Stick-fighting - the Irish Martial Art
Created | Updated Nov 6, 2006
If you one day happen to grace the fair land of Ireland, you will eventually find yourself in a souvenir shop1. You'll see rows and rows of the plastic, fixed smiles of slightly constipated-looking leprechauns. These leprechauns are more than likely carrying one of the following: a pipe, a cane, a shamrock or a knobbly stick.
The pipe is self-explanatory, the cane might be there to help him walk on his gammy leg, the shamrock is the universal unofficial sign of Ireland and the other stick... must be a walking stick as well, right?
Wrong. Say hello to the shellilah, bata or shillelagh, the Irish stick-fighters and the Irish faction wars.
The Faction Wars?
The faction wars took place in Ireland during the 19th Century, after the Great Famine of 1845 - 47. A faction was basically a group of men, often based around a family, who would fight with other factions in pitched battles in towns at a fair day or after mass on Sunday. While the factions themselves reached the height of their infamy during the 19th Century, groups of men had been banding together since the 1500s to fight for Irish tenants' rights. Eventually these groups lost their way and instead began to fight each other. The method of starting a faction fight often involved dragging a coat along the road and daring a rival faction member to touch it. After that, the combatants would be taken to an area and would fight until one side quit. Still, as in any form of duelling, serious injury or death were always a risk. The men would then proceed to beat the living daylights out of each other by the ancient art of stick-fighting.
Okay, But What Was Stick-fighting?'
Stick-fighting was when two men would fight each other with different types of sticks. It had its origins in an ancient Celtic series of games called the fiancluichí, in which young nobles would take part in several different contests of skill, one of which was the ancestor of 19th-Century stick-fighting. While you may think this was just two unskilled men using sticks in order to try and kill each other, there were actually several movements and a skilled fight was a series of feints, blocks, strikes, backhands - not to mention the vast amounts of different hand-grips. As well as that, there was a set of rules.
Rules? What Rules? Surely They Just Beat The Hell Out Of Each Other
Surprisingly...no. When a poor man has got nothing, honour means everything. These were The Rules Of The Stick:
- Both factions had to be evenly-numbered when fighting and had to have equal weapon classes.
- Dirty fighting was to be avoided.
- Two men could not take on one man.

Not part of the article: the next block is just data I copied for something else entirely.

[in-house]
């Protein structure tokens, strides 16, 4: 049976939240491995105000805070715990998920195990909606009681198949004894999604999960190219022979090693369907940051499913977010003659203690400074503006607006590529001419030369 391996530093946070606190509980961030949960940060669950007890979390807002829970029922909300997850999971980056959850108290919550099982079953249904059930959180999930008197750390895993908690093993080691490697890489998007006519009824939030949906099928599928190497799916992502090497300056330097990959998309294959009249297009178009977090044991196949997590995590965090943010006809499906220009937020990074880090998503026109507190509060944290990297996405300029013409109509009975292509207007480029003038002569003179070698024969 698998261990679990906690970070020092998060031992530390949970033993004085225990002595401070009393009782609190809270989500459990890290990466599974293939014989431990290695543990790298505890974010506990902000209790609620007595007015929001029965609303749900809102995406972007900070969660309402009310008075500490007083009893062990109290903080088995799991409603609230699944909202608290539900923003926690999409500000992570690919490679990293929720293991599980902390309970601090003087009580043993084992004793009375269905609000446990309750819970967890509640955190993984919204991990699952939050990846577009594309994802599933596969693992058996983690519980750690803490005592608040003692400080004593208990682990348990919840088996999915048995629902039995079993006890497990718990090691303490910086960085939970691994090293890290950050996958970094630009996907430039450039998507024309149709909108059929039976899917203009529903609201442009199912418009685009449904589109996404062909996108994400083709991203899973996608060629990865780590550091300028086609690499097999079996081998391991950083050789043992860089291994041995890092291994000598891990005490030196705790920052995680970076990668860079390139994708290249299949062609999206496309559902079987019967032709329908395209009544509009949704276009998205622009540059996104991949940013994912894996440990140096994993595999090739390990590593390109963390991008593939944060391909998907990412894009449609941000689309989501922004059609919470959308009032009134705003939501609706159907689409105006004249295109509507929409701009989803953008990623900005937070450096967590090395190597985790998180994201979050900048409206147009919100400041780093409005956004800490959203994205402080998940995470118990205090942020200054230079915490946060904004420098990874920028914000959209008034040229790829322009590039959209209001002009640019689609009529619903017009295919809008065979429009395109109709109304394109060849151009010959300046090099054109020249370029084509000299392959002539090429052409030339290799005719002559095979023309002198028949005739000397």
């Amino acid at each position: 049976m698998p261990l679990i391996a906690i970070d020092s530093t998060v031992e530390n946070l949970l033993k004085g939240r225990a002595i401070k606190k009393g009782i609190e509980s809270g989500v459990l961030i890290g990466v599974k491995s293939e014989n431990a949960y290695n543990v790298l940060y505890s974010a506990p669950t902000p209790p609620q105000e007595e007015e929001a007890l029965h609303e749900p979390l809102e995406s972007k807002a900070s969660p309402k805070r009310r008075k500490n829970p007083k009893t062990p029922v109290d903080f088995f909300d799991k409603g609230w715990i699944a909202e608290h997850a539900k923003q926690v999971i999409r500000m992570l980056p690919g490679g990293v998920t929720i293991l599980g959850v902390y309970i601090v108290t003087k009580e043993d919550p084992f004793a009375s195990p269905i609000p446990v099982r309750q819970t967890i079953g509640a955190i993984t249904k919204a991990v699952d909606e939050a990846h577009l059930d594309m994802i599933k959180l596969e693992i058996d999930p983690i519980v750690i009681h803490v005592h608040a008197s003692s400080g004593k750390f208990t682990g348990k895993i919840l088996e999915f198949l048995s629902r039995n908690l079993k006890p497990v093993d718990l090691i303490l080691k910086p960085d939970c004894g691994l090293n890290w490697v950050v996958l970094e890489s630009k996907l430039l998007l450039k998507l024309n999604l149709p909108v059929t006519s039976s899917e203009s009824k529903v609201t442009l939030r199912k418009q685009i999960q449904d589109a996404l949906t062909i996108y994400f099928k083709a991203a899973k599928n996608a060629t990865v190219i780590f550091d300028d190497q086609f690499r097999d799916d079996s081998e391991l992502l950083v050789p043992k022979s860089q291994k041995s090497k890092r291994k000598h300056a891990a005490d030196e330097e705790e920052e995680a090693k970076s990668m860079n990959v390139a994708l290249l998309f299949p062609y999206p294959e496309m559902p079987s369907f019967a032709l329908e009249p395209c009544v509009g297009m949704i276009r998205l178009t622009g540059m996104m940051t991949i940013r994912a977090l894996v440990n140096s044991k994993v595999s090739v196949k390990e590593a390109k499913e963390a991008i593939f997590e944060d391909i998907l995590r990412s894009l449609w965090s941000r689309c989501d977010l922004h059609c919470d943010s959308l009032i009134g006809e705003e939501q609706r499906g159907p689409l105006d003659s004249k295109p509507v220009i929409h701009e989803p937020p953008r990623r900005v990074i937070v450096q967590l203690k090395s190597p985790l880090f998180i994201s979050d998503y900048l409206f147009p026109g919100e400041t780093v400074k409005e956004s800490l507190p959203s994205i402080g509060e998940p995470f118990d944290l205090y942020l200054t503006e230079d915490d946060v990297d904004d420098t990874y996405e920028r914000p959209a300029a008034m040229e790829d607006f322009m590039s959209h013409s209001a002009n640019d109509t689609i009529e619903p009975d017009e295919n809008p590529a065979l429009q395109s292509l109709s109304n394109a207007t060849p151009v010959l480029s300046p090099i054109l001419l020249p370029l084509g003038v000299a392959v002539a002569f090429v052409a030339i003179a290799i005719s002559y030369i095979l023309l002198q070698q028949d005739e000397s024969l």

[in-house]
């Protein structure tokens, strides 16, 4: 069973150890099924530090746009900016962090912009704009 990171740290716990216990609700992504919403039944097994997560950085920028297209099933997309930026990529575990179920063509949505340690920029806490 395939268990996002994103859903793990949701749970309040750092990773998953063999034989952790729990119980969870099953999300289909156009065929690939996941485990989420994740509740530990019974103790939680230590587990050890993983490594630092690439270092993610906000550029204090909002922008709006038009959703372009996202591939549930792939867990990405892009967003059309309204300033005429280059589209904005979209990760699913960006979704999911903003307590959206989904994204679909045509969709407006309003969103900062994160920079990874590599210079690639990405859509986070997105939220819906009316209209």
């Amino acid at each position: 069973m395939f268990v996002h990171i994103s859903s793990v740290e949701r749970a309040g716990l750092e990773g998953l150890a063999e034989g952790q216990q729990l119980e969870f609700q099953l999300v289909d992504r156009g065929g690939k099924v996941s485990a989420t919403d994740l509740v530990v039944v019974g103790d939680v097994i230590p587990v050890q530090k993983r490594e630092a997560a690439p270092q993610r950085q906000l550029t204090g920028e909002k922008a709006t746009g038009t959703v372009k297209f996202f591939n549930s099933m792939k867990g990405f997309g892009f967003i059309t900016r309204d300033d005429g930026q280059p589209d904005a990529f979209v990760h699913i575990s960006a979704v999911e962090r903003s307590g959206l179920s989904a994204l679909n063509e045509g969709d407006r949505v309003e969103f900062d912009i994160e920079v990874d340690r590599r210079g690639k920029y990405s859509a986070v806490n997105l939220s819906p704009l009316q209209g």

- Women could take part and strike men, but men could not hit them on purpose.
- Everything else goes.
Wait, Women Took Part?
Oh certainly. They usually filled a stocking with sand and used it as an improvised morningstar2; a tied up apron with a brick in it was another favourite. These were both fearsome weapons that did a hell of a lot of damage. As said above, women could not be hit, but if a man holding a long stick or staff making wide sweeping movements accidentally hit a woman it was okay.
So There Were Different Types Of Sticks?
This 'sport' had been evolving for a few hundred years since the Fiancluichí, and let's face it - after a while anyone would get bored waving the same stick about. These are just a few of a vast variety of different fighting sticks:
- 1-2' Smachtín Buta Luaidhe or Loaded Butt.
- 6-9' Picé, Sleá or Spear.
- 4-5' Sail Éile or Shilelah
- 3' Camán or Hurley
- 2' Smíste or Cudgel
The infamous Smachtín Buta Luaidhe, or Loaded Butt, was made by taking a piece of wood, drilling a blind hole in it and filling that with lead, thereby making a fearsome top-heavy weapon.
But This Is All In The Past, Right?
No - most Irish people have, at one time, played a very watered-down cousin of stick-fighting: hurling. This is one of the most popular sports in Ireland and is possibly derived from the same source as stick-fighting. A section of the Fiancluichí was called Iománaíocht, from which 'summer hurling', and ultimately, modern hurling as well, originated. Another section again was called Camániocht: from this, 'winter hurling' was derived. Modern day 'shinty'3, which is still played in Scotland, came from 'winter hurling'.
As well as these sports, the act of stick-fighting itself has been revived. Along with Renaissance stick-fighting, Irish stick-fighting is also being played once again.
How To Make Your Own WMD
To make your own Weapon of Minor Distraction you need to:
- Select a good straight or slightly curving piece of blackthorn or ash which is still quite young - ie, the trunk should be more or less the required girth for your hand.
- Pull it up, roots and all.
- Shear it down to size.
- Place it in the centre of a dunghill...or, if you're feeling less adventurous, hang it in a chimney.
- Leave for a month or two.
- Afterwards it will look like wood, smell like wood4, but feel like granite.
- Find a blackthorn tree; if you do not know what it looks like, rummage around a hedge for a while until a black tree starts attacking you with its thorns.
- Find a branch... a good idea to try and find one with very few thorns.
- Cut off the branch along with a section of the main trunk (about four inches), thereby leaving you with a huge cylinder of wood on the end of the branch.
- You now have a weapon and may be prosecuted by a court of law. You have been warned!
William Carlton said this of Irish cudgels,
Irish cudgels...should not be too long - three feet and a few inches is an accommodating length, naturally top-heavy - and have three to four natural lumps
So remember, the next time you attack somebody5 with a stick, you are paying tribute to an ancient and noble sport!